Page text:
UK rate rise: ‘one and done’ or beginning of rate hiking cycle?

It has been an eventful start to November, following a full-on October that generated pleasing returns for investors in global capital markets (see table above). The financially interested UK public will have focused on the first interest rate rise in the UK for more than a decade – by 0.25%. Two weeks ago, we had covered the UK’s developing inflation and interest rate dynamics in our second article and strongly suggested that this 0.25% rate rise would happen this week. Our readers will therefore have been as unsurprised as markets were and so the little market reaction there was to the announcement by the Bank of England (BoE) on Thursday was actually a small but still counter intuitive decline in short term yields and £-Sterling.

Eurozone: on the periphery or in the game?

With the Catalan drama currently dominating the headlines, one could be forgiven for thinking that things are once again going pear-shaped on the continent. Indeed, when reading the press here, it often seems like crisis is always just around the corner in the EU. Fortunately for investors, markets apparently didn’t get the memo about doom in the Eurozone (EZ). Instead, European assets continued full steam ahead with their recent momentum this week.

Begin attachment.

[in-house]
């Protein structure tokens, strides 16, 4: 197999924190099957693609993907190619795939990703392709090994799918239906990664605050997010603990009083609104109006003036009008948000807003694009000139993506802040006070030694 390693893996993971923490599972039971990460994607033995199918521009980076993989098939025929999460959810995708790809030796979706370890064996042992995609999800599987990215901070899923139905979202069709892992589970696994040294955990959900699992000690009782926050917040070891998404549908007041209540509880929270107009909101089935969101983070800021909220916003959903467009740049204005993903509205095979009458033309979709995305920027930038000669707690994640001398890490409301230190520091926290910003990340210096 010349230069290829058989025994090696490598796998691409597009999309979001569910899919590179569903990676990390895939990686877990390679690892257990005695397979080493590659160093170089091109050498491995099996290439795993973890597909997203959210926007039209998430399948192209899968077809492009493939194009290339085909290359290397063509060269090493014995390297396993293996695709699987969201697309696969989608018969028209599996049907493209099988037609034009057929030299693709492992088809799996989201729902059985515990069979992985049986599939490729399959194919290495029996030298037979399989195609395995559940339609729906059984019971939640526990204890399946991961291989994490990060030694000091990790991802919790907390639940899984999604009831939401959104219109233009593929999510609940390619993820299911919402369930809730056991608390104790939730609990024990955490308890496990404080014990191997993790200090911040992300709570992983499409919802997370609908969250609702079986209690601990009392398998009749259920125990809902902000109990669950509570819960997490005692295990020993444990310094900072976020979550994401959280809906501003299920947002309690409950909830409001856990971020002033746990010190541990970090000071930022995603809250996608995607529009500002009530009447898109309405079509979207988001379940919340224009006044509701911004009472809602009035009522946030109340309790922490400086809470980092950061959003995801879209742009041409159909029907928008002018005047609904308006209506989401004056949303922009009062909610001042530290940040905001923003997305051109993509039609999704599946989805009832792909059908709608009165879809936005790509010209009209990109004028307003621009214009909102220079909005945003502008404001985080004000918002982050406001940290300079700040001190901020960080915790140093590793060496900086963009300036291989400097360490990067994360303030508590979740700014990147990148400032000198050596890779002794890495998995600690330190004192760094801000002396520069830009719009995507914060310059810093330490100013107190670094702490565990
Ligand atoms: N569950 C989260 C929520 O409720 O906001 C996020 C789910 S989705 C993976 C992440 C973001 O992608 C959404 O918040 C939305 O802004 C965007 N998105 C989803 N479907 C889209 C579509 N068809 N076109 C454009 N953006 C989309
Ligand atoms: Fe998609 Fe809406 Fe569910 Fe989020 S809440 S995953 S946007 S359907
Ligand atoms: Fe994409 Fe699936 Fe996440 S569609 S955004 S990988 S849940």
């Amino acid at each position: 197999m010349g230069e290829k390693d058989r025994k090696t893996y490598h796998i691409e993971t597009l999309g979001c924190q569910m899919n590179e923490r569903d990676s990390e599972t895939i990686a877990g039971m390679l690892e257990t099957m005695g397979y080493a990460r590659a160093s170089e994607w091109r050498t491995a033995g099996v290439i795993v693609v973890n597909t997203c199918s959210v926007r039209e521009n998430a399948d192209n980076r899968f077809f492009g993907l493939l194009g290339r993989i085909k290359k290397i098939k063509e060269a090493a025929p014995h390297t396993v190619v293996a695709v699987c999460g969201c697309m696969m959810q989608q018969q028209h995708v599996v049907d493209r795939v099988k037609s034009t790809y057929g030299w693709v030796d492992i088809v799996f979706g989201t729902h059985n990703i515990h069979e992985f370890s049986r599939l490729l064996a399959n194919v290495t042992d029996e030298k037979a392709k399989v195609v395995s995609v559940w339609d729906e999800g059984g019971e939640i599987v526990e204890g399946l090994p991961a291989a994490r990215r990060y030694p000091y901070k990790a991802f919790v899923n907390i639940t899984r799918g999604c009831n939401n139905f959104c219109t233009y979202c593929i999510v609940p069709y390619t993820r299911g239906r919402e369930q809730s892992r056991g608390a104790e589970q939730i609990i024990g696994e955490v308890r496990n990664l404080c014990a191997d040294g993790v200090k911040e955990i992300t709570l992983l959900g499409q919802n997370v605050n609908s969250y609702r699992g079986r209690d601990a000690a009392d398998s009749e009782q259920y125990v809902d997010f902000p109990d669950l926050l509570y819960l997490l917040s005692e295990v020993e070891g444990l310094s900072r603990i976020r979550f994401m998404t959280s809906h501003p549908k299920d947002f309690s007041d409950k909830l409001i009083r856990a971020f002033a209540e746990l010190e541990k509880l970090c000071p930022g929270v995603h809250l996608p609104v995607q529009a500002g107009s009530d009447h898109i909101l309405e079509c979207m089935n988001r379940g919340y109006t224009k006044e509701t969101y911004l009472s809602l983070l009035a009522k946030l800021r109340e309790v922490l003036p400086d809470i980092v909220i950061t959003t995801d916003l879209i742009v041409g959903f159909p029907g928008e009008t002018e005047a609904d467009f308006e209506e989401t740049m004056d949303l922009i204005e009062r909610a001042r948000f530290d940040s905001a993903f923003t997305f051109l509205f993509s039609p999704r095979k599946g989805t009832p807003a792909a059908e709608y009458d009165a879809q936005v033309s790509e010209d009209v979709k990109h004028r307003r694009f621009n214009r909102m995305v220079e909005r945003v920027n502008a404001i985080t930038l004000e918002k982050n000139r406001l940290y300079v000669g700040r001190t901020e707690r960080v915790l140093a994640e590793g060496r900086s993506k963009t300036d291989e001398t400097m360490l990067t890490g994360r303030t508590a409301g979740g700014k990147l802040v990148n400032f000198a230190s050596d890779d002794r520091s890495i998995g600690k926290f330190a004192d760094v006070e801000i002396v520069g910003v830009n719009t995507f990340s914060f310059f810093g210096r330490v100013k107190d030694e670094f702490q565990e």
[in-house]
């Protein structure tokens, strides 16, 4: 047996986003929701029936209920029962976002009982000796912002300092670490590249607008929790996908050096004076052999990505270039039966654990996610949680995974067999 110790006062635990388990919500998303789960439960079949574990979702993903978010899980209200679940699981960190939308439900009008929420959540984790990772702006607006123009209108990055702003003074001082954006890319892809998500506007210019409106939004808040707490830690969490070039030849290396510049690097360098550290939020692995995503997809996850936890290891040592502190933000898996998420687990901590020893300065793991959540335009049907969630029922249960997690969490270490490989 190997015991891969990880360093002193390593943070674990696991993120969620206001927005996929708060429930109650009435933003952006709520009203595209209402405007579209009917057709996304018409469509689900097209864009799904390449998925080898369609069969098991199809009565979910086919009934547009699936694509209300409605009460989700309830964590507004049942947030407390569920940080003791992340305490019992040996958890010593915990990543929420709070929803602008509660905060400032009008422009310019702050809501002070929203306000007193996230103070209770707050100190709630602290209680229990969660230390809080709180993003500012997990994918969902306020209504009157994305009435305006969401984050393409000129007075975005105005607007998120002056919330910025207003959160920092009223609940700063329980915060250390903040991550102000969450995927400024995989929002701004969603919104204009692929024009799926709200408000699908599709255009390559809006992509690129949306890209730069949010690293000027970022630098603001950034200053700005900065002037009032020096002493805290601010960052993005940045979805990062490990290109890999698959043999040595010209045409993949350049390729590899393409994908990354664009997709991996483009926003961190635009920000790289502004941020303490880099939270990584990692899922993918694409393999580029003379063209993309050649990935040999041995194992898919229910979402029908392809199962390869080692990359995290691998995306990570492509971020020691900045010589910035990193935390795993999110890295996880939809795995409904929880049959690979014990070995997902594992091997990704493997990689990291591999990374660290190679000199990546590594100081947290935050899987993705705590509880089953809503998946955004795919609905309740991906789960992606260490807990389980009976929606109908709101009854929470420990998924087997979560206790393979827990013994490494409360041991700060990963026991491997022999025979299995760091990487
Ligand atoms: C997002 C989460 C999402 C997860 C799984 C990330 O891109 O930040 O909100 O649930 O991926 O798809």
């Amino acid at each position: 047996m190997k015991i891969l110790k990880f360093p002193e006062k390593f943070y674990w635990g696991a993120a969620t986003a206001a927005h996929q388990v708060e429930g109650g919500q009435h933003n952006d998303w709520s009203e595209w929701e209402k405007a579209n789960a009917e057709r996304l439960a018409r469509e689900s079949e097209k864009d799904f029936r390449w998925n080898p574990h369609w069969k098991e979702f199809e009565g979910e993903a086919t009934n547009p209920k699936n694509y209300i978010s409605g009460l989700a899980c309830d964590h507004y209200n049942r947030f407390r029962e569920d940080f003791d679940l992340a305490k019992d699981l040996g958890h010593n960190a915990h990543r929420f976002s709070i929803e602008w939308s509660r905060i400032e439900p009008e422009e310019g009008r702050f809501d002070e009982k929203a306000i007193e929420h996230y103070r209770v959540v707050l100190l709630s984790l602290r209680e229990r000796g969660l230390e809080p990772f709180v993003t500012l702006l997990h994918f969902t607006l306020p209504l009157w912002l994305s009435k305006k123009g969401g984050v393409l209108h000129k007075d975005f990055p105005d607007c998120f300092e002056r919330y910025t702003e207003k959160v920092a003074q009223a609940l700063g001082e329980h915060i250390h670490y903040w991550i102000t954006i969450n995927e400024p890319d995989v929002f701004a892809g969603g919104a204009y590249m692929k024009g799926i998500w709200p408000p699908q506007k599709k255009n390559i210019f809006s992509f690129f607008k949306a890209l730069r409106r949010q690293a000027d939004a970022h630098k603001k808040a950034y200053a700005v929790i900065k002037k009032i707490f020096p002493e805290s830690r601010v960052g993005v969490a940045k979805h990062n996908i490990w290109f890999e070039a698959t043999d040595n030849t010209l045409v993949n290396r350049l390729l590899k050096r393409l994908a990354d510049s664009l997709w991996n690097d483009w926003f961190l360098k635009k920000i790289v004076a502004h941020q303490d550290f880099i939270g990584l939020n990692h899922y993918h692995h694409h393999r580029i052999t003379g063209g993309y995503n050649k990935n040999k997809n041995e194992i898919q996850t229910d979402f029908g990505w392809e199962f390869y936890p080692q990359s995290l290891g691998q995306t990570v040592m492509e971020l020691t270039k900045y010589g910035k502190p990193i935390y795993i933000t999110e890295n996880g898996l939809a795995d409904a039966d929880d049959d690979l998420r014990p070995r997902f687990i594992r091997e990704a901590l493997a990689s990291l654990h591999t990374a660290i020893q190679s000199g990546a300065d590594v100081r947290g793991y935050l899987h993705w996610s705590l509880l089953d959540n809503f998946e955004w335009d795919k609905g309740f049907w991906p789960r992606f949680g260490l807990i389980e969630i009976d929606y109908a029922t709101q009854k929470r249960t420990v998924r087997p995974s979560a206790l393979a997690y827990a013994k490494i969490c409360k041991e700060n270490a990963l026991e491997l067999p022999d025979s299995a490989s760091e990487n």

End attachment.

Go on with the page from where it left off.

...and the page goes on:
Abenomics revitalised

Shinzo Abe was re-elected Japan’s Prime Minister by its parliament on Wednesday, after his coalition’s big victory in last month’s election. The ruling bloc, led by Abe’s Liberal Democratic Party, retained its “super majority” of two thirds of seats in the country’s legislature, meaning Mr Abe has the ability to change the country’s pacifist post-war constitution.

Butter shortages and metals prices linked by cobwebs?

How do butter shortages in France, surging prices for metals, a changing diet in China, Russian sanctions, synchronous improvements in global growth and rising optimism among commodity firms all link together?


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